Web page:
One in five Americans will be age 65 or older by 2030. As baby boomers age, hospitals are gearing up to accommodate the special needs of patients age 65-plus. One place these changes are already beginning to occur is in the typical hospital emergency department, where throughout the United States, older adults make 17 million visits annually.
According to the Centers for Disease Control and Prevention (CDC), “the United States is on the brink of a longevity revolution.”
Centerpoint Medical Center, part of HCA Midwest Health System—Kansas City’s largest healthcare network—is anticipating what is now a fledgling trend by opening the Seniors Emergency Center on April 4, 2011. This specially designed and equipped four-room ER, which is adjacent to the regular emergency department, will address the unique medical care needs of geriatric patients, including a less frenzied atmosphere, thicker mattresses, softer grip flooring and signage with oversized letters.
In addition, the nurses who work in the Seniors Emergency Center have all received internal training to help them recognize, diagnose and treat for multiple conditions that are unique to geriatric patients and even uncover hidden problems.
“A senior’s visit to the emergency department can uncover underlying health problems that are part of the aging process,” says Ibrahim Mourad, MD, of Midwest Geriatric Physicians. Dr. Mourad is board-certified in internal medicine, completed additional fellowship training in geriatrics and serves as medical director of the Centerpoint Medical Center Comprehensive Geriatric Clinic. “While a patient awaits test results, for example, nurses and doctors can dig a bit deeper to find signs of dementia, depression or other red flags that may affect the overall health of an older individual.”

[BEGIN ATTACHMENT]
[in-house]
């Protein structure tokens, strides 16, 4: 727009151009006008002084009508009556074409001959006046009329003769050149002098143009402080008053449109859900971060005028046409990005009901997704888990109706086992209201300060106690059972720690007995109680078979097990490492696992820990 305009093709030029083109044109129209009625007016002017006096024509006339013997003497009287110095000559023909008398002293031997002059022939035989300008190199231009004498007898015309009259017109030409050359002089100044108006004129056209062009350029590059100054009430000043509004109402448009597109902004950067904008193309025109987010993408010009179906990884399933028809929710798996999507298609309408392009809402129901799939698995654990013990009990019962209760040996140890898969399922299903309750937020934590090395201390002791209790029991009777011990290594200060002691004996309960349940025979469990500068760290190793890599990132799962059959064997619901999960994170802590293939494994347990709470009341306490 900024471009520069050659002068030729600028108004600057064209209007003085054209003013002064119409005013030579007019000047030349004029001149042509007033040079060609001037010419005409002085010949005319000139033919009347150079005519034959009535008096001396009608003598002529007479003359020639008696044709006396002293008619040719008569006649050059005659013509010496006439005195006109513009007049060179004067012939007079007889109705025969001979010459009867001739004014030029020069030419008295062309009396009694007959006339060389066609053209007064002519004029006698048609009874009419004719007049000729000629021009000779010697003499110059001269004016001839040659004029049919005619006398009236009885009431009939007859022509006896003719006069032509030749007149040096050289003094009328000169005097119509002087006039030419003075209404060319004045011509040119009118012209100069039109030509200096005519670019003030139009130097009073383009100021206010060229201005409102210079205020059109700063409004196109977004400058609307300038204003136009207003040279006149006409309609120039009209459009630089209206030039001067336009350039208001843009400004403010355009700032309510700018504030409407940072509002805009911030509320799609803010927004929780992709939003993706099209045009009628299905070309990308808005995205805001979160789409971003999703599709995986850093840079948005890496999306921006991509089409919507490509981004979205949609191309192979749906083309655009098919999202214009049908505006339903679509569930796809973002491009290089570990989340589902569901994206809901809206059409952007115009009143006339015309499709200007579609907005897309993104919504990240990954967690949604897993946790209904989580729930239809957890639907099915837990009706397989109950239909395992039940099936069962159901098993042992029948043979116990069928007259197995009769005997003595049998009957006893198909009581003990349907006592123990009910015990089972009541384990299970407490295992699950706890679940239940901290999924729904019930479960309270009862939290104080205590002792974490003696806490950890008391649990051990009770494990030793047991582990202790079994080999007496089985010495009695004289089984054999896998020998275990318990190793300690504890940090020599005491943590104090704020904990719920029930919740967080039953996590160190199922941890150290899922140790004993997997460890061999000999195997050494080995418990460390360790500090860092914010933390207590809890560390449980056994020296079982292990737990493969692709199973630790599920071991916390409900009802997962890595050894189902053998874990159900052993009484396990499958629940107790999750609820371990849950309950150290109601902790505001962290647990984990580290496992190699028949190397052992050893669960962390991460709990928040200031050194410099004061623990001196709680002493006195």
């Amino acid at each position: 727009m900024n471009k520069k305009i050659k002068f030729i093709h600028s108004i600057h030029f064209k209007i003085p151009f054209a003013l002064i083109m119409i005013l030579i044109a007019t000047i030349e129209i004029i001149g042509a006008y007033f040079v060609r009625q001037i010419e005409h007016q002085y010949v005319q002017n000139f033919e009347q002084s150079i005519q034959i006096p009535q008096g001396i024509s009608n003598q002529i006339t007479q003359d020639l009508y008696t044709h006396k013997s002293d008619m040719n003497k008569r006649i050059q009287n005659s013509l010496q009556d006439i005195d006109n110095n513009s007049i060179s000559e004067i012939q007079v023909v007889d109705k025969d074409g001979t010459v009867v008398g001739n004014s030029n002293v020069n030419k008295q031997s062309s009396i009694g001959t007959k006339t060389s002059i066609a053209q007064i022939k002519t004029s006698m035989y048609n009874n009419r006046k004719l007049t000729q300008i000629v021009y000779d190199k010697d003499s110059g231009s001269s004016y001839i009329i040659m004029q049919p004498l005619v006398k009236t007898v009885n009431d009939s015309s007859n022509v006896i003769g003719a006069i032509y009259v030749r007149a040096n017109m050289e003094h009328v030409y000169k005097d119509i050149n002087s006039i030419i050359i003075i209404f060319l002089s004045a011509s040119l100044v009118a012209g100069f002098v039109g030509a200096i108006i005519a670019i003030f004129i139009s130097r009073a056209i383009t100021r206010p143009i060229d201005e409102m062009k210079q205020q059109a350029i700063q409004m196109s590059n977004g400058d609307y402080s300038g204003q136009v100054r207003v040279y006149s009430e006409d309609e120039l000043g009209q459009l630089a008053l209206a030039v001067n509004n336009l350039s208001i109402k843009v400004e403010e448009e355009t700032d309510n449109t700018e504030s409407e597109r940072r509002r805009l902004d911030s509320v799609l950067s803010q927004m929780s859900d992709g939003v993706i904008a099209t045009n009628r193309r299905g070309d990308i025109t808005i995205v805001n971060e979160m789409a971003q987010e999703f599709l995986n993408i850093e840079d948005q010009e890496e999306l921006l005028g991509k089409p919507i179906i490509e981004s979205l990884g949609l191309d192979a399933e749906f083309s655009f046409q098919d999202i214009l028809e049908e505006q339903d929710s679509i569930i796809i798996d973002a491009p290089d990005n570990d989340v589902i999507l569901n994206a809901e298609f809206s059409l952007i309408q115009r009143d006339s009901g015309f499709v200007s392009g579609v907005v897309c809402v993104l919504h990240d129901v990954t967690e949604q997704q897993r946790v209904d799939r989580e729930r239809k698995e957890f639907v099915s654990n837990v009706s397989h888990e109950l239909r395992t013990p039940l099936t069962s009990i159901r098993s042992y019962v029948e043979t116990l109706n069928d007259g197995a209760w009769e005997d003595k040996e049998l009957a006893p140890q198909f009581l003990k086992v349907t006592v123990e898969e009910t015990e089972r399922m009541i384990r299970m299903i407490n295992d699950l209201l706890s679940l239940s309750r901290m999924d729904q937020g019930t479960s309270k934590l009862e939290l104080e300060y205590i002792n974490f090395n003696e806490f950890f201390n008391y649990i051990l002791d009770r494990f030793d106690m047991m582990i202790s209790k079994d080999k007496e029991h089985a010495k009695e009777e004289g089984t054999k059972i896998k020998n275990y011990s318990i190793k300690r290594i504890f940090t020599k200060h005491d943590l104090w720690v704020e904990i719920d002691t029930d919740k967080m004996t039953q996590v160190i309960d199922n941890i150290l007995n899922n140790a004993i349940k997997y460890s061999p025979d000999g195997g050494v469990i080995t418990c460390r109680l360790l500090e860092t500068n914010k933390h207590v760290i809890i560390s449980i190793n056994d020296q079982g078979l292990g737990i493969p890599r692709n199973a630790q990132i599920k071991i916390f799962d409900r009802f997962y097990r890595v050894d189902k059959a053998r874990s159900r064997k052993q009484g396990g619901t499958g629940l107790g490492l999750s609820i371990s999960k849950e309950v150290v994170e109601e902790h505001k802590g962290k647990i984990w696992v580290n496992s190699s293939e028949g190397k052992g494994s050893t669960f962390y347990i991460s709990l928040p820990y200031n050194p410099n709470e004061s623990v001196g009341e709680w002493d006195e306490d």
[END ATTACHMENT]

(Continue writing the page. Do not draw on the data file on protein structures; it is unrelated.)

Carolyn Caldwell, FACHE, president and chief executive officer of Centerpoint Medical Center, says the area’s first comprehensive Seniors Emergency Center will benefit not only seniors, but also their caregivers. “This will be a beneficial resource for the community, aligning with our commitment to provide exceptional and compassionate patient care for the geriatric population and those that care for them.”
Georgia Towers of Independence recalls her elderly mother’s tumble from a hospital bed years ago in Michigan. “She severely broke her hip, which caused major health complications,” says Towers. Her mother passed away, and today Towers thinks the idea of an emergency department appropriate to seniors-only makes sense.
“I am 74 years old,” says Towers, adding that it would give her adult children peace-of-mind to know their mother was in a seniors-friendly environment. “I can see the need for it from a personal perspective.”
Andre Boyd, associate administrator for Centerpoint Medical Center, says the Seniors Emergency Center will have a strong impact on the health and well-being of seniors like Georgia Towers and thousands of others in the area. “The typical emergency department is fast-paced with a certain hustle and bustle,” says Boyd. “Our dedicated area for seniors will help alleviate some of the fears many older adults have of being treated in the emergency department.”